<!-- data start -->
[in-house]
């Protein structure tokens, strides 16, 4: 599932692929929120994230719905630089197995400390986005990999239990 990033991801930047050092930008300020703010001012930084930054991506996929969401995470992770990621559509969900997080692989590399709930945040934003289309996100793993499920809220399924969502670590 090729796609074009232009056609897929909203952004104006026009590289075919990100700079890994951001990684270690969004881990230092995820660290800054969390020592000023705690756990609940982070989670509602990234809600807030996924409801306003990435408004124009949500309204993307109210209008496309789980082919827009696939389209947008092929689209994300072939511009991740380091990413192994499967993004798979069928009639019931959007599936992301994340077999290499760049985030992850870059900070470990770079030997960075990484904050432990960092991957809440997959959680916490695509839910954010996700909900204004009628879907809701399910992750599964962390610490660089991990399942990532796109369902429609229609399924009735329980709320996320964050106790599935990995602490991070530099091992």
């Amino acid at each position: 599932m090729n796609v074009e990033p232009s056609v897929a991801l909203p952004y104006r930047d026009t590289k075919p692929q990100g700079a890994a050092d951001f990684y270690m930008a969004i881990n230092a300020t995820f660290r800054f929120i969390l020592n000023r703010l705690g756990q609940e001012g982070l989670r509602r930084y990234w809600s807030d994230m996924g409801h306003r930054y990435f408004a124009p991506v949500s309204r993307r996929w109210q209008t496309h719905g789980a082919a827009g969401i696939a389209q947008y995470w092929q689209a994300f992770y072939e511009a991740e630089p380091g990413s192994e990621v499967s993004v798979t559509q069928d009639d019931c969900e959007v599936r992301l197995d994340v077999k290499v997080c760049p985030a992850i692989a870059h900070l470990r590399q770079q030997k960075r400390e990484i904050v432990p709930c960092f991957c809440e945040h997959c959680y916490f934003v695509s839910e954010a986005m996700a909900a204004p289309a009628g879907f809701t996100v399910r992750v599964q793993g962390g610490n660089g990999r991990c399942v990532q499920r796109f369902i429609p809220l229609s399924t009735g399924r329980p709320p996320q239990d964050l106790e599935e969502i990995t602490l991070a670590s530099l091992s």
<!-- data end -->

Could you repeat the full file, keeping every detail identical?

[in-house]
């Protein structure tokens, strides 16, 4: 599932692929929120994230719905630089197995400390986005990999239990 990033991801930047050092930008300020703010001012930084930054991506996929969401995470992770990621559509969900997080692989590399709930945040934003289309996100793993499920809220399924969502670590 090729796609074009232009056609897929909203952004104006026009590289075919990100700079890994951001990684270690969004881990230092995820660290800054969390020592000023705690756990609940982070989670509602990234809600807030996924409801306003990435408004124009949500309204993307109210209008496309789980082919827009696939389209947008092929689209994300072939511009991740380091990413192994499967993004798979069928009639019931959007599936992301994340077999290499760049985030992850870059900070470990770079030997960075990484904050432990960092991957809440997959959680916490695509839910954010996700909900204004009628879907809701399910992750599964962390610490660089991990399942990532796109369902429609229609399924009735329980709320996320964050106790599935990995602490991070530099091992």
């Amino acid at each position: 599932m090729n796609v074009e990033p232009s056609v897929a991801l909203p952004y104006r930047d026009t590289k075919p692929q990100g700079a890994a050092d951001f990684y270690m930008a969004i881990n230092a300020t995820f660290r800054f929120i969390l020592n000023r703010l705690g756990q609940e001012g982070l989670r509602r930084y990234w809600s807030d994230m996924g409801h306003r930054y990435f408004a124009p991506v949500s309204r993307r996929w109210q209008t496309h719905g789980a082919a827009g969401i696939a389209q947008y995470w092929q689209a994300f992770y072939e511009a991740e630089p380091g990413s192994e990621v499967s993004v798979t559509q069928d009639d019931c969900e959007v599936r992301l197995d994340v077999k290499v997080c760049p985030a992850i692989a870059h900070l470990r590399q770079q030997k960075r400390e990484i904050v432990p709930c960092f991957c809440e945040h997959c959680y916490f934003v695509s839910e954010a986005m996700a909900a204004p289309a009628g879907f809701t996100v399910r992750v599964q793993g962390g610490n660089g990999r991990c399942v990532q499920r796109f369902i429609p809220l229609s399924t009735g399924r329980p709320p996320q239990d964050l106790e599935e969502i990995t602490l991070a670590s530099l091992s």